"program design language." A Dictionary of Computing. . Encyclopedia.com. (May 23, 2017). http://www.encyclopedia.com/computing/dictionaries-thesauruses-pictures-and-press-releases/program-design-language

"program design language." A Dictionary of Computing. . Retrieved May 23, 2017 from Encyclopedia.com: http://www.encyclopedia.com/computing/dictionaries-thesauruses-pictures-and-press-releases/program-design-language

conjunction

con·junc·tion / kənˈjəngkshən/ • n. 1. the act of joining or the condition of being joined: the conjunction of floating islands. ∎  an instance of two or more events or things occurring at the same point in time or space: a conjunction of favorable circumstances. ∎  Astron. & Astrol. an alignment of two planets or other celestial objects so that they appear to be in the same, or nearly the same, place in the sky. 2. Gram. a word used to connect clauses or sentences or to coordinate words in the same clause (e.g., and, but, if). PHRASES: in conjunction together: herbal medicine was used in conjunction with acupuncture and massage.DERIVATIVES: con·junc·tion·al / -shənl/ adj.

Cite this article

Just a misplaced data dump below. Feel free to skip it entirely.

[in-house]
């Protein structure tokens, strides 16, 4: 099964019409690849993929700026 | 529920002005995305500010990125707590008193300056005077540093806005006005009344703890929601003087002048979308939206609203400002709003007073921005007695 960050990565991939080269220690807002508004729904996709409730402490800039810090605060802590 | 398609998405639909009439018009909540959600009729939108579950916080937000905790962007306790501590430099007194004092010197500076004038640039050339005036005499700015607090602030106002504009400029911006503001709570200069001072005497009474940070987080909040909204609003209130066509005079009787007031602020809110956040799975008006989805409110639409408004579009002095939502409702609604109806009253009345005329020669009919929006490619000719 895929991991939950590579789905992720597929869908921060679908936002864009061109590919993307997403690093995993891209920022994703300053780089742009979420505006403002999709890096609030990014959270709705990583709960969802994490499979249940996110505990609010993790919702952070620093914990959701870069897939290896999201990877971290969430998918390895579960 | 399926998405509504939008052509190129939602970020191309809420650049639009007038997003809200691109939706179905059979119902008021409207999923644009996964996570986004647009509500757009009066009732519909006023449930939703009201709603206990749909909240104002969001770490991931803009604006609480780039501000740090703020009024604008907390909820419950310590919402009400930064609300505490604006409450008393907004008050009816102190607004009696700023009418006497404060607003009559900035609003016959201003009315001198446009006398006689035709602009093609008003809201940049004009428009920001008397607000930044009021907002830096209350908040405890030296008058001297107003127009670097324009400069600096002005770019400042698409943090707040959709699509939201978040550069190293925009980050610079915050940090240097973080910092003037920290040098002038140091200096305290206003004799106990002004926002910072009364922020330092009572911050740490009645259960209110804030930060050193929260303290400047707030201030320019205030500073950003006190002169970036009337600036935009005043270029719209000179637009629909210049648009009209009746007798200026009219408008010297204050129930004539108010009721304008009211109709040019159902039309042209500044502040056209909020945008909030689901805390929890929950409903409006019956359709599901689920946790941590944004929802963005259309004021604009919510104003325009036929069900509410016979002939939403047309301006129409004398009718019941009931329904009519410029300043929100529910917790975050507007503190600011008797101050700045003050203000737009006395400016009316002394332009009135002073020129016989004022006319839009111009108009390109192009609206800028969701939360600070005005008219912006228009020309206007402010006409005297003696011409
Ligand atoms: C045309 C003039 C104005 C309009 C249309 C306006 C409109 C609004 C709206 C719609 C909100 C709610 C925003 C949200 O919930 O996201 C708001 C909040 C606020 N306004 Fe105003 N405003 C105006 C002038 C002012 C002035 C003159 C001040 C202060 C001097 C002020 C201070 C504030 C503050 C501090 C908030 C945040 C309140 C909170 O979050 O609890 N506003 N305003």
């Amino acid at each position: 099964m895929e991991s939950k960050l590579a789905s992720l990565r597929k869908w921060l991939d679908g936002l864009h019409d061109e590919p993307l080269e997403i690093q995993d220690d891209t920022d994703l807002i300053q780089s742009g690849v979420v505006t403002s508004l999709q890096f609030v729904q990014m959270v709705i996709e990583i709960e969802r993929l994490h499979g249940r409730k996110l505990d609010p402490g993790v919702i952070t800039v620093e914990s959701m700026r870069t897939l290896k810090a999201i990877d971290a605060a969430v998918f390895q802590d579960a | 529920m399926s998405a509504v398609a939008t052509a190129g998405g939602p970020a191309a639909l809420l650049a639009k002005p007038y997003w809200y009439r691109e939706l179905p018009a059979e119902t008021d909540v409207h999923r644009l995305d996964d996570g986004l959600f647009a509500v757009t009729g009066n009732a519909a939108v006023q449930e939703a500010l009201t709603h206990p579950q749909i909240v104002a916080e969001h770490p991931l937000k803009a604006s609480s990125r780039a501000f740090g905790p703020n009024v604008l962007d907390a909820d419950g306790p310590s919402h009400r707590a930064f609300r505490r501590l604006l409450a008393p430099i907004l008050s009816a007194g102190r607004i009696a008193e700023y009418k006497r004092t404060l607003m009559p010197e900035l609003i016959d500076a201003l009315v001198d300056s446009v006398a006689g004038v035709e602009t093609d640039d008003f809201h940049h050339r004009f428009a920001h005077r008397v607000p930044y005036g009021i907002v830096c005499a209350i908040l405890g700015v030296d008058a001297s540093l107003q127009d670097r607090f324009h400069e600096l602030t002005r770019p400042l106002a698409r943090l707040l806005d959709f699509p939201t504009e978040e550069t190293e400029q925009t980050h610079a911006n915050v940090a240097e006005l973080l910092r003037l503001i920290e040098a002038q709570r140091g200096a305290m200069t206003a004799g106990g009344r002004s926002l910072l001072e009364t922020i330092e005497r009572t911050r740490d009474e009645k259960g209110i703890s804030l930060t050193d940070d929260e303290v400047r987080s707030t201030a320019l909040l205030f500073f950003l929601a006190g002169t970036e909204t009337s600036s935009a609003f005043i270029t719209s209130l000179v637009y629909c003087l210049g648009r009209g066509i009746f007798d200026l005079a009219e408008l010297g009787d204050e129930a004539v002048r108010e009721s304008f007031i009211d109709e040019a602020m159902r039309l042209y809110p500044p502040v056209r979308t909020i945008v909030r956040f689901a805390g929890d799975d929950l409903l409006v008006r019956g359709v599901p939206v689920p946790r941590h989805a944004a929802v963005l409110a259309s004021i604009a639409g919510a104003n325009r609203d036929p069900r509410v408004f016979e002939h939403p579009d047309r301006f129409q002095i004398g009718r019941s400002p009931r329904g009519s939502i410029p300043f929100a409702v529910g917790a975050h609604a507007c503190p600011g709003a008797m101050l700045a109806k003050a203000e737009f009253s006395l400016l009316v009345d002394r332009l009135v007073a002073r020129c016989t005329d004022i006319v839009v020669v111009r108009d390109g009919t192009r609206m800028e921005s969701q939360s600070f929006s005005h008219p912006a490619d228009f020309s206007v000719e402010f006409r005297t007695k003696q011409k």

Pick a style below, and copy the text for your bibliography.

  • MLA
  • Chicago
  • APA

"conjunction." The Oxford Pocket Dictionary of Current English. . Encyclopedia.com. 23 May. 2017 <http://www.encyclopedia.com>.

"conjunction." The Oxford Pocket Dictionary of Current English. . Encyclopedia.com. (May 23, 2017). http://www.encyclopedia.com/humanities/dictionaries-thesauruses-pictures-and-press-releases/conjunction-0

"conjunction." The Oxford Pocket Dictionary of Current English. . Retrieved May 23, 2017 from Encyclopedia.com: http://www.encyclopedia.com/humanities/dictionaries-thesauruses-pictures-and-press-releases/conjunction-0

conjunction

conjunction A logical expression of the form a1a2 ∧ … ∧ an

where ∧ is the AND operation. A particular conjunction of interest is the conjunctive normal form (CNF) of a Boolean expression involving n variables, x1, x2,…, xn. Each ai is of the form (y1y2 ∨ … ∨ yn)